If we were on Mrs. Max OOP’s health insurance, my initial goal might be to save $1,000 in my health savings account. That would protect my budget from a single member of my family having an expensive medical spell. Additionally, a secondary goal might be to save up the entire family deductible of $2,000

For us though, we like to keep $3,300 available since we both carry the risk of the family deductible. We do not have individual deductible protection. This $3,300 would reserve my budget for an expensive healthcare year without impacting our regular standard of living. If my family were to grow, I wouldn’t need to save additional money since my deductible risk is capped at the $3,300 family deductible.

Finally, if you are an overachiever like Max, you could put away over $50,000 in your health savings account. This would cover my family deductible for the next 15 years.

How much is your individual/family deductible?


5 Responses

  1. Medimentary says:


    Thanks for the clear review of deductibles and helping readers understand what they mean for individual and family plans. I also had no idea there was a Canadian-specific Home Depot bucket!

    I often have conversations with patients who choose to avoid care or recommended imaging because their deductibles have not been met and they may incur the charges for medical care. I understand this worry. I also meet folks who have met their deductibles and are asking for testing or services they may not need. In our American version of the “insurance tail” wagging the “healthcare delivery dog”, the idea of the right care at the right time often gets overlooked. Healthcare services can be time-sensitive and having met or not met deductibles, unfortunately, influences appropriate care.

    It’s nice that your blog addresses concepts and issues that I think everyone as healthcare consumers should know. I will continue to do my part and push for saner healthcare financing systems as focusing on the near-term deductible can have a real impact on long-term health outcomes. Keep up the good work!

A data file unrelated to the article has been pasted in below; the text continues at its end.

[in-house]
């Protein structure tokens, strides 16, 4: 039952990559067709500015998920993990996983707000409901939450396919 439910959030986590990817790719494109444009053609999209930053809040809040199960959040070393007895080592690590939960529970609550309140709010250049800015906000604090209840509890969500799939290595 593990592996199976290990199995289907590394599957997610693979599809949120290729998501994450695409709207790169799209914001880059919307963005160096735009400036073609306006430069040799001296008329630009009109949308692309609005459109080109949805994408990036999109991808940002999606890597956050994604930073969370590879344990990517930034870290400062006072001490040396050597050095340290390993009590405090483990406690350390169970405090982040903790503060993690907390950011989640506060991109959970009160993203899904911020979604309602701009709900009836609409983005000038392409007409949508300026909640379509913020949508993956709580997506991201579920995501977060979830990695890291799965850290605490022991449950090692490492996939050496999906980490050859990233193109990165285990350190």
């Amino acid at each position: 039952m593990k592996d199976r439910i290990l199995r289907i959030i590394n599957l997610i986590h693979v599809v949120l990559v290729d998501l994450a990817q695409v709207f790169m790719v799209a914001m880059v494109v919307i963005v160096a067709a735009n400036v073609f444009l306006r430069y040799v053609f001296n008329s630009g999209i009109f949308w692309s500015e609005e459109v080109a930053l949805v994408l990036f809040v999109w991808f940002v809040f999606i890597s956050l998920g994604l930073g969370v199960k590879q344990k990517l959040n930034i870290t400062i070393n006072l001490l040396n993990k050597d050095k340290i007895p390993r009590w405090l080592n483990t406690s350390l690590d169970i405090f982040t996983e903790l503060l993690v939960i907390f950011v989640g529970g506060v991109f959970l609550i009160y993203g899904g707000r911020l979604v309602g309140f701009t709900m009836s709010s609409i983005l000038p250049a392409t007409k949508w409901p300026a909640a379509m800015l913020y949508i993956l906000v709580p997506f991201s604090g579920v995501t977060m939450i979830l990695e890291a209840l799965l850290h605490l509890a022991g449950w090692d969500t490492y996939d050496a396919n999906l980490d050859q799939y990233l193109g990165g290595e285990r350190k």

• Max OOP says:

      Thanks, Dr. Medimentary.

      Avoiding care and overusing it are certainly drawbacks of the deductible, I would imagine that is frustrating to deal with as a provider of care. If the deductible is hijacking the concept of “the right care at the right time,” we should really look at fixing that, so please keep pushing on your end.


  2. David says:

    Great post. To further complicate things, insurance plans often have a separate in-network and out-of-network deductibles, and they are totally separate buckets that are filled by themselves. You may have filled up your in-network deductible but still find yourself paying when you see that out-of-network specialist. Can be pretty confusing, which I suspect is a feature of the system.

    • Max OOP says:

      That’s true. Evidently, my plan does not have a separate deductible for going out of network, but I suppose there is always the risk of being balances billed for going out of my network. I typically don’t have any issues staying in the network, but that’s because I have always worked for larger health systems with easy access to specialists.

      I would imagine this is frustrating in a regular market.